• CAIR - Council on American-Islamic Relations
    This nonprofit, grassroots membership organization was established to promote a positive image of Islam and Muslims in America. In pursuit of its mission CAIR organizes press conferences, sponsors media conferences and seminars, publishes reports and handbooks, and issues action alerts to local communities.
  • Council of American Muslim Professionals
    "A unified community of professional American Muslims from all walks of life and all ethnic backgrounds," CAMP provides opportunities for networking, conducts educational activities, promotes political activism, and organizes community service activities.
  • Council on Islamic Education
    Composed of a diverse body of scholars of history, religion, education, and related disciplines, the council works with the American educational community to cover the social sciences in a balanced, comprehensive, and sensitive manner. The council's activities include sponsoring conferences and workshops, preparing publications and teaching units, offering guest speakers to K-12 and university classes, and hosting international scholars, officials, and dignitaries.
  • Islamic Institute
    Founded in 1998, this institute's goals focus on creating a better understanding between the Muslim community and American political leaders. The group works to promote an Islamic perspective on domestic issues, enhance the Muslim community's input in the decision-making process, increase American Muslim participation in elections, and introduce traditional American values to the Muslim community.
  • Islamic Society of North America
    ISNA is an "association of Muslim organizations and individuals that serve the diverse needs of Muslims in North America." Seeking to foster unity among Muslims, its activities include support for better schools, stronger da'wah (missionary) programs, organized community centers, and other Islamic programs.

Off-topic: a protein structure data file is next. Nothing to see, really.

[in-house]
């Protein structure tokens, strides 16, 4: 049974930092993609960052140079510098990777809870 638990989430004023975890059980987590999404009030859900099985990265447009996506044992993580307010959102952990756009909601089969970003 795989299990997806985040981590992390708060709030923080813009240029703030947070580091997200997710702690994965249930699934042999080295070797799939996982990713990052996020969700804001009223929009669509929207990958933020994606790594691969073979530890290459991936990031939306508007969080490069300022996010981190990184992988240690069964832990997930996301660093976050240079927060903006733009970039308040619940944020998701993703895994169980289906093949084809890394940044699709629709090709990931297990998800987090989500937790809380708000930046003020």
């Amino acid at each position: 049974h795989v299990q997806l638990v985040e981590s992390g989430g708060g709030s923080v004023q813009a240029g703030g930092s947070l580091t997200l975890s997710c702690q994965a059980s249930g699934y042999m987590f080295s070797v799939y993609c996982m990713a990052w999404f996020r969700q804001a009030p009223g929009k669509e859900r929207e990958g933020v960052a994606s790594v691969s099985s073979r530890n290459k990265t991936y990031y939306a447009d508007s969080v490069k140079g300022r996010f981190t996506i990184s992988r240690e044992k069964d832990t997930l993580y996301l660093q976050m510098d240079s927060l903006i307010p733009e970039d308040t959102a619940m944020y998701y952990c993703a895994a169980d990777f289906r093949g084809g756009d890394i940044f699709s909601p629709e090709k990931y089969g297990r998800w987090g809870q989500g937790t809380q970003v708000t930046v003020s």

• Muslim Military Members
    This is a loosely organized association of Muslims serving in the American armed forces around the world. The Web site is hosted by the Islamic Information Office of Hawaii and serves as a means of keeping its members informed of different events, resources, and news items.
  • Muslim Public Affairs Council
    The Muslim Public Affairs Council is a "public service agency working for the civil rights of American Muslims, for the integration of Islam into American pluralism, and for a positive constructive relationship between American Muslims and their representatives." MPAC organizes special events to promote interaction between Muslims and community leaders, participates in political conventions, and serves as an information resource for government officials and the media.
  • Muslim Student Network
    "Each year, the Muslim Student Network hosts an eight-week summer internship program in Washington, DC, designed to help American Muslims become more active in the political process. Students are chosen from throughout the United States on a highly competitive basis. The diversity of the student participants reflects the diversity of the Muslim population in the United States. The program is the first of its kind in the United States."